5 Public Art Installations in Brampton

Published May 11, 2017 at 1:36 pm

Have you noticed how much public art exists in Brampton?

Have you noticed how much public art exists in Brampton?

Sculptures and paintings galore reside mainly in downtown Brampton and in Mount Pleasant Village. We’ve got public art installed in downtown Brampton dating as far back as 1913.

Public art is a part of any city’s cultural fabric, and Brampton’s public art weaves distinct, beautiful spaces throughout our city.

Here are five public art installations in Brampton you should take a walk and check out this summer.

5) Urban Bouquet by Charles Johnston

Painted on the Nelson Street Parking Garage wall on George Street North, Urban Bouquet depicts the city as an ecosystem of blossoming cultural sectors. The mural was completed in 2013 and inspired by Brampton’s Flower City designation and one of the City’s signature initiatives – the Heritage, Arts, Culture and Entertainment (HACE) Downtown Brampton Creative Economy Plan. These elements evolved into monumental oral bouquets and vignettes that depict the City’s creative urban culture through a dynamic relationship of imagery, symbolism and colour. Johnston has created murals mostly in Winnipeg and loves fantasy art, which is pretty evident in the mural.

4) Dominion Bell by John Tayler & Company

Our longest standing work of public art was cast by John Tayler & Co. in Loughborough, Leicester, England. It was originally installed as part of the clockwork in the tower of the Dominion Building at 8 Queen Street East in 1913. Now, the Bell resides in Gage Park. The Bell was restored and installed in Gage Park in 1973 by the Benson and Hedges Tobacco Company as part of their contribution to the Centennial celebration of the Town of Brampton.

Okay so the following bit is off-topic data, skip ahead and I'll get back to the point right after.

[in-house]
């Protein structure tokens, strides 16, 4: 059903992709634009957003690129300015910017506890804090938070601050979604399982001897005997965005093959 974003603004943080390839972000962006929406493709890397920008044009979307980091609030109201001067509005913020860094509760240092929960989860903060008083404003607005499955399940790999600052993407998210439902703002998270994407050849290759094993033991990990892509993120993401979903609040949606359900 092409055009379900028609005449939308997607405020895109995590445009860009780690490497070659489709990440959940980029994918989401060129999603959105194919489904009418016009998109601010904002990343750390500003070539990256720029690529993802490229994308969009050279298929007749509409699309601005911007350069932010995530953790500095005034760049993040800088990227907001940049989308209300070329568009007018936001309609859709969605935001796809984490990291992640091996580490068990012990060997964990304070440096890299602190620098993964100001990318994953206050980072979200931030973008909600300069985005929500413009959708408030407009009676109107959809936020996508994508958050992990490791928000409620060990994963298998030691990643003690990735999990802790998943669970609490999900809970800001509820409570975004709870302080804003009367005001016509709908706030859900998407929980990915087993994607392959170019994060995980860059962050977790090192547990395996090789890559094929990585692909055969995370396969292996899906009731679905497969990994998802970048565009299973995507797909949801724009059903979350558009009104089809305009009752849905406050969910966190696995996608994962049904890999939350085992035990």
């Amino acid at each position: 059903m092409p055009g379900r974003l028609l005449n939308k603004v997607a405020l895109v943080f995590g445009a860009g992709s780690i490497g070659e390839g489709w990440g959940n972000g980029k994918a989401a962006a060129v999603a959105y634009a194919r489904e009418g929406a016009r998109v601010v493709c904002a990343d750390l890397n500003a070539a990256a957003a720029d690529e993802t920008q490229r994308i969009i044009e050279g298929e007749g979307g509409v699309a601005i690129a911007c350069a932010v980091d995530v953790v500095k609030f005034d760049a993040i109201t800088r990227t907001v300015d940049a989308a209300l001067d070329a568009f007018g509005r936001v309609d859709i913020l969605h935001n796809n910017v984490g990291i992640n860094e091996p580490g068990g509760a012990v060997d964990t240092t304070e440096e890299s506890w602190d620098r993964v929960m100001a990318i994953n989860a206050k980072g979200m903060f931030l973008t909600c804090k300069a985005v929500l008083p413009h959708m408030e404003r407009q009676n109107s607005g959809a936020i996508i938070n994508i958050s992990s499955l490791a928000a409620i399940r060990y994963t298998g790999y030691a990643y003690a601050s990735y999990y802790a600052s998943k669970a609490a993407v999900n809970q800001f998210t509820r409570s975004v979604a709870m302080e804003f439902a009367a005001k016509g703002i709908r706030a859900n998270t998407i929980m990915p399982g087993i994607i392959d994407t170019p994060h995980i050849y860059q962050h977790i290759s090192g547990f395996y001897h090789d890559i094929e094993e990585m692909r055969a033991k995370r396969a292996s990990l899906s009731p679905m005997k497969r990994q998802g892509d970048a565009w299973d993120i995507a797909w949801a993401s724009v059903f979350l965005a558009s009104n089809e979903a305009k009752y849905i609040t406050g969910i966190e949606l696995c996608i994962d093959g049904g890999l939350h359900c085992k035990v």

3) Cenotaph by Mackenzie Waters

The Cenotaph monument in front of City Hall is another long standing structure in Brampton. The monument was unveiled on July 4, 1928 by Lord Willingdon, Governor General of Canada. The granite Cenotaph honours those who served and died in the First and Second World Wars, as well as the Korean War. Waters was a Toronto architect, who also helped design the Maple Leaf Gardens in Toronto.

2) Roses by Robbin Wenzoski

On Vivian Lane, off Main between Queen and Nelson, you’ll find a a wood carving of roses. Wenzoski publicly sculpted the trunk of a 500-pound soft maple tree into this bouquet of roses and tulips in Ken Whillan’s Square in June of 2010. It’s unique, magical, and detailed, and definitely adds character to Vivian Lane. Wenzoski is a chainsaw carver and sculptor, and his work is clearly crafted with experience and care.

1) Ghost Train by Ron Baird

Baird crafted four large sculptures that were installed in 2011 for Mount Pleasant Village at 100 Commuter Drive. A massive rectangular prism constructed with silver and black metal bars, Ghost Train represents the actual size and type of steam engine that travelled the rails of the Grand Trunk Railroad in Brampton in the 1800s. The railway led to an economic boom that transformed a small village into our town within 20 years. All of Baird’s sculptures reflect Mount Pleasant as a well-planned “urban transit” village. Baird has executed over 150 public, corporate and private commissions and is one of Canada’s most successful sculptors.

For more on Brampton’s public art and landmarks, click here.

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